Sunday, October 27, 2013

Apostate Teachers and Spiritual Food Recalls

Is it "disloyal" to call out an apostate Messianic teacher by name?

Imagine you're a reporter and you find proof that a food producer has been producing tainted food.  Considering that tainted food will make people sick (or worse), do you have a duty to the public to let them know about the tainted food?

The answer to that question should be obvious.

And it's the same with apostate teachers, purveyors of tainted spiritual food.  Yes, I called out Gene because he has poisoned many people and these people have a right to know that they've been poisoned.

But the question we should all be asking right now is this:  how does Messianic apostasy happen?

We should ask this so we know how to prevent this from happening again.  But the usual suspects with whom Gene collaborated have no interest in doing a postmortem.  They don't want to study the epidemiology of Gene's apostasy because they're afraid that the underlying causes might implicate their own ministries and teachings.

I say it's time to discuss this publicly!  I have no problem discussing this because I have no multi-million dollar ministry at stake---just a free Blogger account.  I receive no money whatsoever from this.

So I want to know your opinion on Messianic apostasy:  What are the causes?  How can we prevent these causes or deal with them once they occur?








13 comments:

  1. Causes are as varied as the number of 'tools' in the adversary's belt... Limitless, really. Just look at the history of christendom with which we are more familiar... Lots of heretics, odd twists and turns, divisions, etc... Causes vary from greed and self love to stiff necks and hard hearts.

    The excuse can be as benign as the color of the carpet or more plausible, theological minutia.

    Prevention is possible, but can only come through much prayer and a willingness on the part of the drifter to discuss and change...

    Dealing with the fallout is the real place where the rubber meets the road, as more often than not, the apostasy blindsides most involved. Initial personal contact and discussion is necessary, but if the apostate is unwilling to immediately step back and re-evaluate his/her position, public addressing, to the degree that the apostate is visible to the public is necessary.

    Maintain a strong posture with an attitude of love and desire for reconciliation, but do not back up on the apostasy claim if rooted in truth and the apostate is unrepentant.

    Personally, I went through something similar (I was the apostate...) as I was coming out of the pulpit because of my changing views of Torah and pagan holidays were contrary to the accepted doctrine of my former denomination.

    Friends knew I was struggling with the church structure as a whole and had a desire to return to a more 'first century' style of fellowship and worship... I just didn't realize where I would end up!! Later, I took initiative and notified my denomination of my changing views of the christianized pagan holidays... they did nothing. I heard nothing from them.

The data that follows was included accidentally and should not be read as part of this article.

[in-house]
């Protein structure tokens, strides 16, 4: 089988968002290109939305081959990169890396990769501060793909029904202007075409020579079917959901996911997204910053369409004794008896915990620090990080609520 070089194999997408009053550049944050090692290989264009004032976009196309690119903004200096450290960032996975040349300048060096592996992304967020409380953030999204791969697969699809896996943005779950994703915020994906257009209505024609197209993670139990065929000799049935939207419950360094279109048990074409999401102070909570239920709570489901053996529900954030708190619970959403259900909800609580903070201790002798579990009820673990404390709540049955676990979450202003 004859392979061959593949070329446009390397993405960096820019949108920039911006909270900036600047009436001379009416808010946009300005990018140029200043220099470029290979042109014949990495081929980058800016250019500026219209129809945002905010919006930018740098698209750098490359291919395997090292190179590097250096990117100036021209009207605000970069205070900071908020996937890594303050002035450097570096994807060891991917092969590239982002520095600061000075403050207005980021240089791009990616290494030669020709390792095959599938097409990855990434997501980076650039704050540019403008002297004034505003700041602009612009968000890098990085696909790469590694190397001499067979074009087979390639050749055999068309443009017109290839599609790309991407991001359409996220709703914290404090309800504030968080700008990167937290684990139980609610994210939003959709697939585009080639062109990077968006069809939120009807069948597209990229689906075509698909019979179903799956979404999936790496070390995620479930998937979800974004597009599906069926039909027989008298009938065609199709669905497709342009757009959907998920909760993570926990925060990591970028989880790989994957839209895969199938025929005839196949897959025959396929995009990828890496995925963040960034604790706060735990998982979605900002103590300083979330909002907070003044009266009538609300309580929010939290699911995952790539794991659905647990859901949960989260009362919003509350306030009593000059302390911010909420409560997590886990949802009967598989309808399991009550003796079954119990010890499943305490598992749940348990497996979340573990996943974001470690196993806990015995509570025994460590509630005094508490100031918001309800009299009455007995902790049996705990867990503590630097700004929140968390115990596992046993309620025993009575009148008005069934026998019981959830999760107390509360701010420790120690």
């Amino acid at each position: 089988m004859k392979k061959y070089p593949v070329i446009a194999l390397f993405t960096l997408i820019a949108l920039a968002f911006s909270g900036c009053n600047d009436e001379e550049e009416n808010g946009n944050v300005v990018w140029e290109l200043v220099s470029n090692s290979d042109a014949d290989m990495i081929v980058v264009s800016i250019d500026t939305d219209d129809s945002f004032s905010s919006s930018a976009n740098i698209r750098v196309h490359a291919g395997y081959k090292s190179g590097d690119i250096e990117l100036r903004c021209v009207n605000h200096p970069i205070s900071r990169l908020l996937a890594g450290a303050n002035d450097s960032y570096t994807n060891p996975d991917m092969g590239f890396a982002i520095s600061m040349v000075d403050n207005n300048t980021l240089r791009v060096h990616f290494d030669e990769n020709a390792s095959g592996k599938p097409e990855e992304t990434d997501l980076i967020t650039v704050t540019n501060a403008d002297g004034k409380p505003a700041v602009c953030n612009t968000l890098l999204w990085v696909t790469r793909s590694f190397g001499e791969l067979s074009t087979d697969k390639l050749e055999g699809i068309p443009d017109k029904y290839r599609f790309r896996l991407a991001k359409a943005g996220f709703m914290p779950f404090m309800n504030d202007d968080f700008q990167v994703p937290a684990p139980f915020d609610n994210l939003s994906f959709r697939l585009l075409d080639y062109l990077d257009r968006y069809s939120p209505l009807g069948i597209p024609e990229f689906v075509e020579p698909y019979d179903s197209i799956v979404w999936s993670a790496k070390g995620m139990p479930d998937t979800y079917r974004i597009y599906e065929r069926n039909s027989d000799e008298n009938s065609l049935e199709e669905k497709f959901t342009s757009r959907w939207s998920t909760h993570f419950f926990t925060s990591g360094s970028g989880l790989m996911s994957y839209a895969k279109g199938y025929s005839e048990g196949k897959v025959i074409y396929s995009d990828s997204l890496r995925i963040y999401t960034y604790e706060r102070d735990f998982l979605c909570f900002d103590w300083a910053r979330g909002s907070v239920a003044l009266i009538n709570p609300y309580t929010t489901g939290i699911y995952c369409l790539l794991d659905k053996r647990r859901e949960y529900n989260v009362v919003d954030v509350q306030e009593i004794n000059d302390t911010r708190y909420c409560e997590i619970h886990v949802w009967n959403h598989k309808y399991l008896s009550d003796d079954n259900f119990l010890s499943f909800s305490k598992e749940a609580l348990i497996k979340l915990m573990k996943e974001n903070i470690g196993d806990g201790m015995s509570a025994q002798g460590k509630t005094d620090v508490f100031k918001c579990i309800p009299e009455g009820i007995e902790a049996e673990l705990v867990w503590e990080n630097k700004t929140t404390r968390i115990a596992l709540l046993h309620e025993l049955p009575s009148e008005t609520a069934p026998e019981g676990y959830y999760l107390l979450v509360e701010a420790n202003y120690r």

Later, I notified them that my views of 'the Law' had changed, such that I believe it to still be the will of God. At this, they assigned someone to have an email exchange asking some questions which led to a lunch discussion with two representatives of the 'ordination committee.' (Ironically, I was the only one to bring a Bible, and this in a fairly conservative 'sola scriptura' denomination.) They decided I needed to meet with the larger committee.

    The committee meeting was interesting in that, they wanted to hear from me to be sure they understood, but declined any discussion or interaction with the Scriptures... Essentially, they had already made up their minds.

    All was amicable, but sad.

    Lessons:

    1. Because I had ordination vows, I took initiative to notify them. In the Messianic, if not a part of a specific ordaining body, only honor binds us to openly reveal exactly where we are. There are positives and negatives to an ordaining body. Minimally, we need accountable brothers on this walk that we can be open and honest with as we wrestle with growing and understanding new things in the Scriptures.

    2. They acted in love, however, I was deeply disappointed that they didn't want to truly interact with Scripture. It was like they were afraid to get dirty and wrestle. We must be willing to 'get dirty' wrestling and take a hard look at what WE believe.

    3. NONE of them have kept in touch with me. "Friends/brothers" I served with for 10 years! In fact, I became a major pariah! If we have any hope of winning a brother back, we need to go through the difficulty of keeping doors open and trying to maintain some kind of tie.

    4. I was immediately declared 'personna non grata' among the very groups I had ministered to for years! I do not know what was said or taught, but I can count on one hand the number of people who will speak to me from the three churches I served in. Even my mother is very careful what she will talk about around me... Very sad. We need to be vary careful how we paint the apostate... We need to honestly hold up truth, but telling people that have to cut off all ties is ill advised. It leads to bitterness and hurt that is unnecessary.

    I've written far too much, but these are a few relevant thoughts....

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  2. As I view the matter, one of the causes of messianic apostasy is the disorganized and non-established state of Messianic Judaism and of nearly all the Jewish Roots and pro-Torah movements. In messianic circles is more often than not that you find 'Rabbis' who don't know how to make HaMotzi or who insist that it is better to kindle Sabbath candles after dark in order to demonstrate "that we are not under the law" and a lot more of weird and senseless stuff. This whimsical behavour by persons supposedly in "anointed authority" causes people who are seriously interested in Torah observance to look for something more stable and reliable, and they find this in traditional Jewish communities.

    Another cause is probably the unsolved problems in Messianic Judaism. There are many communities who theoretically hold a "One Law" viewpoint but at the same time seem not concerned about the mitzvot. These communities may not be practising circumcision, or they don't have a Mikvah for women, things which from an orthodox viewpoint are all-important.